Christopher Tyerman outlines a range of motives behind the First Crusade
Urban II, who was Pope from 1088 to 1099, had a number of different motives for calling the First Crusade. One was, he was asked by the Emperor of Eastern Christianity – the Byzantine Emperor Alexios I – he was asked to raise troops to defend Eastern Christians from Turkish invasions. That’s one political reason. Urban himself had another reason; he was fighting a war of survival against a rival pope, and to portray himself as the leader of Christendom by raising troops and defending Eastern Christendom was obviously a big bonus, and it allowed him to assert a great deal of political clout in Western Christendom.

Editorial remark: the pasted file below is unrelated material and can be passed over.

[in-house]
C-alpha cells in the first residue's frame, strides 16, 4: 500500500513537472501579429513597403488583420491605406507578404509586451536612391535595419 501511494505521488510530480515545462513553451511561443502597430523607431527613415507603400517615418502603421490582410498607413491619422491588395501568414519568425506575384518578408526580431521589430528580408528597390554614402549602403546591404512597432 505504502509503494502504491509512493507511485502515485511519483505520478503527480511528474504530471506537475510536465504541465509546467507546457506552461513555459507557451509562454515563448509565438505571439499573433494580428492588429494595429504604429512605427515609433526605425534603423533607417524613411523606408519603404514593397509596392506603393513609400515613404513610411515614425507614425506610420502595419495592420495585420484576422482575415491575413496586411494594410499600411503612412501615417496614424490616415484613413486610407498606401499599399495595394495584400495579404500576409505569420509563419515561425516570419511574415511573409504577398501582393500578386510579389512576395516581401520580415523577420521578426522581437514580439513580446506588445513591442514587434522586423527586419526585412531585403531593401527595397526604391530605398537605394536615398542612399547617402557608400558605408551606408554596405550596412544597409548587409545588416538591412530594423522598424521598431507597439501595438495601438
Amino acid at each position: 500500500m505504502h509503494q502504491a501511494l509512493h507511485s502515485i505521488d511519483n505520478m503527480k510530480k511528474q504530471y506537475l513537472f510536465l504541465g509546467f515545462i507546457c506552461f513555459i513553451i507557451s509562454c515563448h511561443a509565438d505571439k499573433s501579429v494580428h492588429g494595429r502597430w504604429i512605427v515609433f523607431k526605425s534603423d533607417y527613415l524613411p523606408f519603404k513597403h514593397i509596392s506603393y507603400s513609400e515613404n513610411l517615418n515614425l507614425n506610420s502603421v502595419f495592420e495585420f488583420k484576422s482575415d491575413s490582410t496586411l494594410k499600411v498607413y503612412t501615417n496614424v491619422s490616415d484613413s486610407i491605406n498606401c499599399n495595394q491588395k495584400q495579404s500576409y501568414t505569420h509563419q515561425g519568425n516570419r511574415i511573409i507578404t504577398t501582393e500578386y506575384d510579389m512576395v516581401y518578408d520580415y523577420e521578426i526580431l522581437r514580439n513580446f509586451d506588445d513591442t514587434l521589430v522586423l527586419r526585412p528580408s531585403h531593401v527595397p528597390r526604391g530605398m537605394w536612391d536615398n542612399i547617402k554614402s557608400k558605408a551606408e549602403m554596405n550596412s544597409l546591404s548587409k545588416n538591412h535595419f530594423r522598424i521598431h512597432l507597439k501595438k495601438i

Also, there’s a third point – that Urban was very conscious of, in the 11th century, of Christians regaining lands that had been lost to Muslim invaders centuries before. You can see this in Spain, you can see this in Sicily before the First Crusade. So you have a combination of circumstances.